As with Flappy Bird, when it was announced that Facebook is going to acquire WhatsApp for USD $16B, plus a further $3B retention bonuses, I’m sure there will be a flurry of new messaging copycat apps. With names like ThatsApp, ThisApp, WhatsThat etc.
All jokes aside, before I could unroll my jaw back off the floor at the pricetag, I came across this article from Forbes with the click-baitish headline Why Selling WhatsApp to Facebook would be the biggest mistake of Jan Koum’s and Brian Acton’s Lives.
The author took the examples of the sale of YouTube and Instagram as examples of how founders had sold their businesses, only for it to grow exponentially in value some time later. In the case of YouTube, they sold it off to Google in 2006 for 1.6b, certainly not a small sum, and while YouTube is definitely a big part of Google right now and worth a whole lot more, it doesn’t mean Chad and Steve would have been able to attain the same level of success if they’d stayed the course without the massive resources of Google to back them up.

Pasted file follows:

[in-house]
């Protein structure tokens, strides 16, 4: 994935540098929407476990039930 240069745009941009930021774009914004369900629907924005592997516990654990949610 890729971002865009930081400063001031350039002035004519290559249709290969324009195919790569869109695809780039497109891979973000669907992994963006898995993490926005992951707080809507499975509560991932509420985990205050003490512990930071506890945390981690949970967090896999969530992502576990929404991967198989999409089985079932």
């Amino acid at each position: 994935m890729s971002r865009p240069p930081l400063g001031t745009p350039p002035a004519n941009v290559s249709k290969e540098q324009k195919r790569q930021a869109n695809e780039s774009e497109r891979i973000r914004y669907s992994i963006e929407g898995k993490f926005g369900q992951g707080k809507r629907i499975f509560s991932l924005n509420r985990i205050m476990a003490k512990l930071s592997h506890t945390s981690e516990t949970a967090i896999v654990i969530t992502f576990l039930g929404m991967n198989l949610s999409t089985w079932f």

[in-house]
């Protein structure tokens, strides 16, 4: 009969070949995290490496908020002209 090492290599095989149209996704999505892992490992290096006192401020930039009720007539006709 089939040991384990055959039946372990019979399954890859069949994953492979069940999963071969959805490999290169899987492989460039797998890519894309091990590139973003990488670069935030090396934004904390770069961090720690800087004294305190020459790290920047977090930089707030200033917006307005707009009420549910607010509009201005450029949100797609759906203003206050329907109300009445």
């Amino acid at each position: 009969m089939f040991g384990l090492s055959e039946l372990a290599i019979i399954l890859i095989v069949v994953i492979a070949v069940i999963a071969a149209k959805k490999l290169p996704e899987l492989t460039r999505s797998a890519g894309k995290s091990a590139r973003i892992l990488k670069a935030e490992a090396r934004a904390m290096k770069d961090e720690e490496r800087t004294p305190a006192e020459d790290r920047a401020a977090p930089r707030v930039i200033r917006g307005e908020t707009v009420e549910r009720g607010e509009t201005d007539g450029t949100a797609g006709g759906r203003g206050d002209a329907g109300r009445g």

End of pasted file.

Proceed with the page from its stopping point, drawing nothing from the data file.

Another argument he put forth was that entrepreneurs, or anyone really, will have maybe 1 good idea their entire life. WhatsApp seems to be it for Jan and Brian, so they should hold on to it and play the long game. I say $16B is a pretty darn good price for the one good idea in your life. I would go further to say that NOT selling WhatsApp at $16b would be the biggest mistake of their lives.
In this day and age, barriers to entry for any business is getting lower. Anyone can build almost anything and bring it to market at a (more or less) global level, especially when it comes to tech. So yes, Eric Jackson, before you write such headlines, I’d like to see you reject $16 billion dollars.
Congratulations on the brilliant exit. With this acquisition, WhatsApp is now even more valuable than established brands like Campbell Soup, Harley Davidson and American Airlines!